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1999-2000

Congratulations to Claudia Neuhauser, Don Alstad, Peter Graham (Soil, Water & Climate), Georgiana May, Ruth Shaw, Dave Andow (Entomology), James Groth (Plant Pathology), George Heimpel (Entomology), Nick Jordan (Agronomy & Plant Genetics), and Trice Morrow for their five-year award of $2,965,344 from the National Science Foundation, for "Biocomplexity - Evolution and Ecology of Perturbed Interactions: Modeling Disequilibria in Time and Space," beginning 9-1-2000.

Congratulations to Diane Larson for her award of $44,155 from the USDI - National Park Service for "Ecology Effects of Leafy Spurge Infestation and Control in Theodore Roosevelt National Park".

Dr. Elmer C. Birney, passed away on June 11, 2000 from a heart attack suffered while outside caring for his cattle. Dr. Birney was a Professor in the Department of Ecology, Evolution and Behavior, the Curator of Mammals at the Bell Museum of Natural History, and the Director of Graduate Studies of the program in Ecology, Evolution and Behavior.

Congratulations to Karen Oberhauser, for her award of $38,000 from the Minnesota Higher Education Services Office for "Monarchs in the Classroom Summer Workshop".

Margaret Davis, Regents' Professor of Ecology, retired in May. The impact she has had on EEB and the University will no doubt continue to be felt here, while her plans to keep up her research will ensure her continuing impact on the field of paleoecology.

Congratulations to Ruth Shaw, for her award for $119,969 from the National Science Foundation for "Spontaneous Mutation Affecting Quantitative Traits in Arabidopsis".

Congratulations to Robert Sterner, James Cotner, and Sarah Hobbie, for their award of $849,944 from Arizona State University (NSF Prime) for "IRCEB: Biological Stoichiometry from Genes to Ecosystems."

Congratulations to Bud Tordoff, former Director of the Bell Museum of Natural History and Professor Emeritus of EEB, who was awarded the prestigious "University of Minnesota Outstanding Community Service Award." He received the award for promoting species preservation and conservation, most notably by leading the recovery effort to reestablish a viable population of Peregrine Falcons to the Midwestern U.S., including Minnesota.

Congratulations to Karen Oberhauser for her award of $76,668 from the State of Minnesota Higher Education Services Office for "Monarchs in the Classroom Summer Workshop."

Congratulations to EEB graduate students Christine Alfano, Lauren Fischer, Jim Russell, and Tanya Smutka who received NSF Predoctoral Fellowships this year. Honorable Mentions went to EEB graduate students Marlene Haas and Colleen McLinn.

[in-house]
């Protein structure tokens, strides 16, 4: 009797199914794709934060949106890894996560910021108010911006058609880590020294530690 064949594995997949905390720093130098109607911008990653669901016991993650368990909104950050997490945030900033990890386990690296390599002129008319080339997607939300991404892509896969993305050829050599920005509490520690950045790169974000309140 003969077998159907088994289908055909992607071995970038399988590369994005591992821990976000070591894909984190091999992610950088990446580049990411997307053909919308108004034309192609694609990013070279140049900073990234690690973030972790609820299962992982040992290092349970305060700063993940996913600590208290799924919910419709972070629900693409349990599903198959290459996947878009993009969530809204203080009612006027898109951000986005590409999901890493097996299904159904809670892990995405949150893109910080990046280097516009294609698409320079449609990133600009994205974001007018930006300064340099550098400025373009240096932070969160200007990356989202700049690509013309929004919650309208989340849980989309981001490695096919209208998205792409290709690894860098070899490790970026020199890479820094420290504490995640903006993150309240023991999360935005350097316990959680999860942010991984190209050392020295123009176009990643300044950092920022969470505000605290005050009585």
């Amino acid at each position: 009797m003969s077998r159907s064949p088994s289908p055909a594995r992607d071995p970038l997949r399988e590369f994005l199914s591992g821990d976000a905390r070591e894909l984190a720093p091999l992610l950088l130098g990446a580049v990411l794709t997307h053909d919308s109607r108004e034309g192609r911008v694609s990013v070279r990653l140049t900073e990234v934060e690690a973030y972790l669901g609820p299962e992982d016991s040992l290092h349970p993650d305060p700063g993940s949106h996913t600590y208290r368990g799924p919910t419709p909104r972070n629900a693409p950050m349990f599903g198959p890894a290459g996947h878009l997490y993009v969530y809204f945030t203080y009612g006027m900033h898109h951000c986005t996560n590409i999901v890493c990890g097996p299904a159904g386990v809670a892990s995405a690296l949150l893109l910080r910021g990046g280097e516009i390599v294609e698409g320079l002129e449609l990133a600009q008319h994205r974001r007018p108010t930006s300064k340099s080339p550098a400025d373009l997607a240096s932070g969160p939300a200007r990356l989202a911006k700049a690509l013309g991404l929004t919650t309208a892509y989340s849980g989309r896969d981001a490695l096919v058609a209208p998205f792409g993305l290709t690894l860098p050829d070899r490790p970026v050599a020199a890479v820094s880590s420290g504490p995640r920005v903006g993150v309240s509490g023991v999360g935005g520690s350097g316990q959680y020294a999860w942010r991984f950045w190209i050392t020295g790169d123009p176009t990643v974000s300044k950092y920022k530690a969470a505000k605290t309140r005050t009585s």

Congratulations to Robert Sterner and Patrick Nunnally for their award of $20,000 from the State of Minnesota Pollution Control Agency for "Minnesota Environmental Trends -- Upper Mississippi Basin."

Philip Regal was quoted about genetically modified foods in the March 17-19 USA Weekend.

David Tilman is quoted in the December 1999 supplement to Nature on the importance of lifestyle changes in solving major global environmental issues.

Congratulations to Sarah Hobbie who has been awarded a McKnight Land-Grant Professorship for 2000-02. She is one of twelve University of Minnesota faculty "in the early stages of their career" to receive this award this year.

Congratulations to Regents Professor Emeritus Eville Gorham who will be awarded the Benjamin Franklin Medal in Earth Science at a ceremony in Philadelphia April 27, 2000. He is one of 10 scientists selected to receive the prestigious Franklin medal. Eville is being honored for his work on the geochemical carbon cycle.

Beginning in the Fall of 1999, the University of Minnesota is offering a Joint Degree Program for students interested in combining a law degree with one of a broad range of graduate degrees in health and the life sciences. For information call the Joint Degree Program at 612-625-3487 or e-mail them at . Their web site is under construction at http://www.law.umn.edu/jointdegree/

Congratulations to Robert Sterner for his award of $45,569 from the NSF for "Trace Metal Limitation of Phytoplankton Productivity: Combined Immunological, Geochemical, and Growth Assay Approaches in Lake Superior."

Congratulations to Sarah Hobbie for her award of $214,816 from the NSF for "Collaborative research: Moist acidic versus nonacidic tundra: Why does the vegetation composition differ and what are the consequences for ecosystem carbon storage?"

Congratulations to Frank Barnwell who joined the ranks of the University's Academy of Distinguished Teachers.